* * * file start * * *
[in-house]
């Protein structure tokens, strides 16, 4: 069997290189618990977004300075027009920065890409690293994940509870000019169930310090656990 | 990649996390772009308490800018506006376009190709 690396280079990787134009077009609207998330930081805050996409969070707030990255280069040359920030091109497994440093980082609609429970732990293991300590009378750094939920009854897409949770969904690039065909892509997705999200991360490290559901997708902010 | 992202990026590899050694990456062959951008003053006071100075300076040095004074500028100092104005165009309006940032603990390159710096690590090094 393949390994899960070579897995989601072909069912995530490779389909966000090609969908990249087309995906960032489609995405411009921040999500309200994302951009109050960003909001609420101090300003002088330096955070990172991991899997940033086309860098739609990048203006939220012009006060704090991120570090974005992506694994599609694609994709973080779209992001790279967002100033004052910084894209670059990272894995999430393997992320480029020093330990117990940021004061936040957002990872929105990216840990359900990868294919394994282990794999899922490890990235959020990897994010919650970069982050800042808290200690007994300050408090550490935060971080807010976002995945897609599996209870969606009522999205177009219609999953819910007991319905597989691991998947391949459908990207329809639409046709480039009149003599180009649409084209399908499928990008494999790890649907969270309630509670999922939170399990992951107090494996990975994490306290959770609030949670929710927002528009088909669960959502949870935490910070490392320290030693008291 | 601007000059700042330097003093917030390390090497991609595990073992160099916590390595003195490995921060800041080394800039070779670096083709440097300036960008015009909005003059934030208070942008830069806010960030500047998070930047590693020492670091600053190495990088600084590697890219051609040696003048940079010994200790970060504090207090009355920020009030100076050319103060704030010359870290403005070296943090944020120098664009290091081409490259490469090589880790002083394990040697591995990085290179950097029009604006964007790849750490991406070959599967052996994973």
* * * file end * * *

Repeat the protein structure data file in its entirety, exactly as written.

[in-house]
């Protein structure tokens, strides 16, 4: 069997290189618990977004300075027009920065890409690293994940509870000019169930310090656990 | 990649996390772009308490800018506006376009190709 690396280079990787134009077009609207998330930081805050996409969070707030990255280069040359920030091109497994440093980082609609429970732990293991300590009378750094939920009854897409949770969904690039065909892509997705999200991360490290559901997708902010 | 992202990026590899050694990456062959951008003053006071100075300076040095004074500028100092104005165009309006940032603990390159710096690590090094 393949390994899960070579897995989601072909069912995530490779389909966000090609969908990249087309995906960032489609995405411009921040999500309200994302951009109050960003909001609420101090300003002088330096955070990172991991899997940033086309860098739609990048203006939220012009006060704090991120570090974005992506694994599609694609994709973080779209992001790279967002100033004052910084894209670059990272894995999430393997992320480029020093330990117990940021004061936040957002990872929105990216840990359900990868294919394994282990794999899922490890990235959020990897994010919650970069982050800042808290200690007994300050408090550490935060971080807010976002995945897609599996209870969606009522999205177009219609999953819910007991319905597989691991998947391949459908990207329809639409046709480039009149003599180009649409084209399908499928990008494999790890649907969270309630509670999922939170399990992951107090494996990975994490306290959770609030949670929710927002528009088909669960959502949870935490910070490392320290030693008291 | 601007000059700042330097003093917030390390090497991609595990073992160099916590390595003195490995921060800041080394800039070779670096083709440097300036960008015009909005003059934030208070942008830069806010960030500047998070930047590693020492670091600053190495990088600084590697890219051609040696003048940079010994200790970060504090207090009355920020009030100076050319103060704030010359870290403005070296943090944020120098664009290091081409490259490469090589880790002083394990040697591995990085290179950097029009604006964007790849750490991406070959599967052996994973």